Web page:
How Do Ethereum Smart Contracts Work?

Smart contracts are programs that automatically execute transactions if certain conditions are met, without the need of an intermediary.

AccessTimeIconMar 30, 2017 at 3:45 p.m. UTC
Updated Sep 29, 2023 at 11:50 a.m. UTC

Smart contracts are tools that can automatically execute transactions if certain conditions are met without requiring the help of an intermediary company or entity. They are often associated with Ethereum, a blockchain that was designed to accommodate smart contracts, but the idea isn’t restricted to any particular platform or network.

Whether obvious or not, intermediaries permeate our digital lives. Even simply sharing a cat photo with friends online requires the services of an intermediary like Facebook or Twitter – a central authority that doesn’t just manage the network, but also set the rules and enforce their violation. Smart contracts make it possible to automate these digital tasks without needing a centralized entity to manage and approve the transaction.

Smart contracts are made possible by blockchains, a network of computers that work together to enforce rules on the network without requiring the help of an intermediary.

With conventional contracts, a document outlines the terms of a relationship between two parties, which is enforceable by law. If one Party A violates the terms, Party B can take Party A to court for not complying with the agreement. A smart contract fortifies such agreements in code so the rules are automatically enforced without courts (or any third party) getting involved.


Ethereum, the world’s second-largest cryptocurrency by market cap, was created in 2013 specifically for creating smart contracts. To date, it is the most popular platform for doing so.

Smart contracts aren't widely used outside of Ethereum, and some are skeptical they'll ever achieve mainstream popularity as a way to manage transactions. Ethereum proponents, however, believe they could eventually become the norm for executing and securing online relationships.

Hundreds of apps that use smart contracts are already up and running. Popular Ethereum apps MakerDAO and Compound use smart contracts at their core for lending and allowing users to earn interest.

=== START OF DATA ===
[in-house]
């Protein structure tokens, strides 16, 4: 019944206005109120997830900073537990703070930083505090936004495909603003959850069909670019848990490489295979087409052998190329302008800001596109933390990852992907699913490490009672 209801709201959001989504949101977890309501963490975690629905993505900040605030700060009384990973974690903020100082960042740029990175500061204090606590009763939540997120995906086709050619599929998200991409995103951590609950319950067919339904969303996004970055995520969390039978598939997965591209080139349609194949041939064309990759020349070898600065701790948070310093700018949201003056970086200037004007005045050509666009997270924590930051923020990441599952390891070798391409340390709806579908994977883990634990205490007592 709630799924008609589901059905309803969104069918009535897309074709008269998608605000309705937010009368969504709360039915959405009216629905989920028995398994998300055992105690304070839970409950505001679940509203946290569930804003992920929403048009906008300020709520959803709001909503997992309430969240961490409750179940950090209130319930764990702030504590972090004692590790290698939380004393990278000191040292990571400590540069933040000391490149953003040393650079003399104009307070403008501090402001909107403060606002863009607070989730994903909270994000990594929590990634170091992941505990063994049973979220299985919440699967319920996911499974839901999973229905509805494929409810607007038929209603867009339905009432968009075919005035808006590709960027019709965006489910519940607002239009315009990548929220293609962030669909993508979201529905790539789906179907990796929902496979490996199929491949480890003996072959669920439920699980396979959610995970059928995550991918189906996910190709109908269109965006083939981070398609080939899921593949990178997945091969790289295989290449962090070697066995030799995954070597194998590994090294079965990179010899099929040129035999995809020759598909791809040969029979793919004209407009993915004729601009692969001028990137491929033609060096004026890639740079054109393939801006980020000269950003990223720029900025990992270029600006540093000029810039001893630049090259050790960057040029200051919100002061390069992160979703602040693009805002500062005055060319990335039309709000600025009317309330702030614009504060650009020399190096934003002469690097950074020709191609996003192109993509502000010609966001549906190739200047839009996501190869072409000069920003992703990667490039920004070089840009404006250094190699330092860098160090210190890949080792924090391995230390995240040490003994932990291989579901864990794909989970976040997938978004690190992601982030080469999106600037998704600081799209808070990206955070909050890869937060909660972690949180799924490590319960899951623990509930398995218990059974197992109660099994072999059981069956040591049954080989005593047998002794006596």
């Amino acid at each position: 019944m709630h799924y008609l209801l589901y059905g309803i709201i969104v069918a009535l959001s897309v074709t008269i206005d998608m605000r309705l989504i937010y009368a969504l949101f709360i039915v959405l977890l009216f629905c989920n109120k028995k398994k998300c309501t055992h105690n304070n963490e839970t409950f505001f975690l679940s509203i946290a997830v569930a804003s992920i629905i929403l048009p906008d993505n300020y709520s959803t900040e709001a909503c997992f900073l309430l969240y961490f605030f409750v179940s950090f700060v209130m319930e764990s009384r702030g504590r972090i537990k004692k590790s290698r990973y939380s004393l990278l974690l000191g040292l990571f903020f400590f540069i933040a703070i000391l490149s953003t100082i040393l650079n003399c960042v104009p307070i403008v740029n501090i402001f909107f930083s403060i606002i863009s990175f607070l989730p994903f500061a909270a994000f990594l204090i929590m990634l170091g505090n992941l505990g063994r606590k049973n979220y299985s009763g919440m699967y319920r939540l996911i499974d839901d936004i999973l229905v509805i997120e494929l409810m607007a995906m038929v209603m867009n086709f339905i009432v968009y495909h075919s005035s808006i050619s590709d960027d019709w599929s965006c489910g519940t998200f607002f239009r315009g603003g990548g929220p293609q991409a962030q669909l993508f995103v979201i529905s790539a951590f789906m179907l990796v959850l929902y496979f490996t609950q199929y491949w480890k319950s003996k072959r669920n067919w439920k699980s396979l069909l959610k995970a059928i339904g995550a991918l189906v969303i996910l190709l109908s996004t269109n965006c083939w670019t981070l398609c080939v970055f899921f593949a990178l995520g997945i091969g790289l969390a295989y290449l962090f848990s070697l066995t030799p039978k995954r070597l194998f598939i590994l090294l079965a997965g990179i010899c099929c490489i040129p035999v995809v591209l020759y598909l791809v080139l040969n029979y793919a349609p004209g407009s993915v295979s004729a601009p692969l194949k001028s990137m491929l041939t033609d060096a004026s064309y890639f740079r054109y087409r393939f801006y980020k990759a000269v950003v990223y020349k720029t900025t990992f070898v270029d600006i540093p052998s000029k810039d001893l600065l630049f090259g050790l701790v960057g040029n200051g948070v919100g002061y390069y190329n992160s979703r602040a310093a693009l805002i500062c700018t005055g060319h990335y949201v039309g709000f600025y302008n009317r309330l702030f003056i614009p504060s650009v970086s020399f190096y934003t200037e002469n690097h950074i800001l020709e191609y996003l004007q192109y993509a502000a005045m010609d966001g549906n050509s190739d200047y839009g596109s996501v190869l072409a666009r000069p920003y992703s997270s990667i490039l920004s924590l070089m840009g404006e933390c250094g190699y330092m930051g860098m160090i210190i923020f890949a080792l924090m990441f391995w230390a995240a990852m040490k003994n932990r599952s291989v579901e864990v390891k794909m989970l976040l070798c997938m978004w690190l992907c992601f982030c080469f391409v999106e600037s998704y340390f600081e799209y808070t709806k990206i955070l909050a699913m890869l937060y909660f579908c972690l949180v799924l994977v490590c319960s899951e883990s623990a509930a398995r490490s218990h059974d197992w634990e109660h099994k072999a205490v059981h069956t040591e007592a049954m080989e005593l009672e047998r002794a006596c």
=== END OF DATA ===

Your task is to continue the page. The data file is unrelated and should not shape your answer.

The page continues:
First conceived in 1993, the idea of a "smart contract" was originally described by computer scientist and cryptographer Nick Szabo as a kind of digital vending machine. In his famous example, he described how users could input $1, and receive an item from a machine, in this case a snack or a soft drink.

Smart contracts are the same in that with a certain input (the $1), the user should be able to expect a certain outcome (the chosen drink).

In a simple example of an Ethereum smart contract, a user sends a friend 10 ether – the token native to Ethereum – but requires that it can't be dispersed until after a certain date using a smart contract.

Why Ethereum smart contracts?

The world's first cryptocurrency, Bitcoin, was the first to support basic smart contracts, although they are extremely limited in comparison with Ethereum. Each transaction is a smart contract because the network will only approve of the transactions if certain conditions are met – that the user provides a digital signature proving that they indeed own the cryptocurrency they claim to own. Only the owner of a Bitcoin private key can produce such a digital signature.

By contrast, Ethereum replaces Bitcoin’s more restrictive language, replacing it with language that allows developers to use the blockchain to process more than just cryptocurrency transactions. The language is "Turing-complete," meaning it supports a broader set of computational instructions. Without limits, programmers can write just about any smart contract they can think of.

While this has obvious advantages, it also means that, because novel smart contracts are less tested, there is a higher chance of vulnerabilities. Ethereum has already seen millions of dollars of losses from exploited vulnerabilities in smart contracts.

Smart contract FAQs

What can smart contracts be used for?

Some common ways of using smart contracts are:

  • Multisignature accounts: Funds can only be spent when a required percentage of people agree.